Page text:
Saturday, July 13, 2013 9:20 AM
*Note – This is reposted from my Surface Pro-focused blog “Surface At Work”. Check it out if you want to read specifically about my experiences putting my Surface Pro device through its paces in a pure work setting.
I’ve really enjoyed using OneNote on my Surface Pro. It’s my go-to program for taking notes, almost exclusively with the pen (much easier for jotting things down than trying to type while at a lunch meeting).
I ran into a problem when I wanted to upload my notebook to my work SharePoint. My surface isn’t joined to my work domain, so my SharePoint libraries are accessed via credentials in a browser. No big deal, just set the location of the notebook to the correct URL and enter credentials when its time to sync. Except its not that easy.
Out of the box, OneNote 2013 gives you three options for storing your OneNote notebooks: locally, SkyDrive or SharePoint on Office 365 (read: not locally installed SharePoint). That’s it, which I think is pretty odd considering neither of those really enable OneNote in a business setting.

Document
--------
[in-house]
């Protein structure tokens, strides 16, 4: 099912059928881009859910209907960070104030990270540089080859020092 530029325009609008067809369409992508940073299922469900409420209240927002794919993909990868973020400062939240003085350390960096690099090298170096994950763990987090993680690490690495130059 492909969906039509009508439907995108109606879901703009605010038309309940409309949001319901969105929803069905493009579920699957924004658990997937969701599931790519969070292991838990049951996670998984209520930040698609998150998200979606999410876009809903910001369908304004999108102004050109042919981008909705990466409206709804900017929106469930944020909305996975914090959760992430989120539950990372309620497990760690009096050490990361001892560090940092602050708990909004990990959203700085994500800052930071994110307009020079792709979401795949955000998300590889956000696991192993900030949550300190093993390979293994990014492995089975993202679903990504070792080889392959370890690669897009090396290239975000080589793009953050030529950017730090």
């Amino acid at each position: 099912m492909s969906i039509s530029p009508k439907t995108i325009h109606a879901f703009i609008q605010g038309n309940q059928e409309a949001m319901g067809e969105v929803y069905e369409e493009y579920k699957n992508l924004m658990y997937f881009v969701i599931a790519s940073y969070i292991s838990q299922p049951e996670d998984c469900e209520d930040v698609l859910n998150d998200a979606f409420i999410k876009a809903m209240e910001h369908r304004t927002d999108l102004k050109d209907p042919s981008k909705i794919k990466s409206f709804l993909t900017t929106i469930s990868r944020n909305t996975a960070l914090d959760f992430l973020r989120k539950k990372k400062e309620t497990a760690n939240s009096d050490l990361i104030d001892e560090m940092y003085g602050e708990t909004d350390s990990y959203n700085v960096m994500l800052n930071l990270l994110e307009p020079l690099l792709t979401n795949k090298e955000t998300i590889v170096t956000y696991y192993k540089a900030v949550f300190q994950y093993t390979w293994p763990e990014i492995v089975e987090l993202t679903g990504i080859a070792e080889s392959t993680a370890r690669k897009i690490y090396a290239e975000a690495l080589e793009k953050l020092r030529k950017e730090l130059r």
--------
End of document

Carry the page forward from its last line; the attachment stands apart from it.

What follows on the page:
Luckily, Nick42 over at SpiceWorks (oddest name for an IT community site) posted steps to get OneNote recognizing that there’s other options for where to store notebooks. Here are his steps reproduced from this post:
1. FIRST, create a new document library on SharePoint, and set OneNote as the default document type.
2. From your computer with OneNote installed, use your browser to open the new document library, go to the library tools, Documents and select "New Document".
3. It should download a pre-configured OneNote template (you may see a browser popup, accept it).
4. OneNote will then open, connected to SharePoint, and "unpack" the notebook. Configure the name. The path back to SharePoint should already be there.
5. After that you can go into existing notebooks, then File, Share, and there will be a button for "Other Web Locations"
You can use that to put your existing notebooks on SharePoint. After that others can share the files too.
I did these steps and can confirm they work. Now I’m able to sync my notebooks to SharePoint easily. But seriously, why isn’t this feature just enabled in OneNote by default?! Why would we need to jump through these hoops just to enable something that’s obviously there, but just not obvious as to how to enable it?!
We get it Microsoft – SkyDrive and Office 365 are big important platforms you want to get people on. But forcing us to jump through hoops to get products to work the way *we* need them to work? Not cool.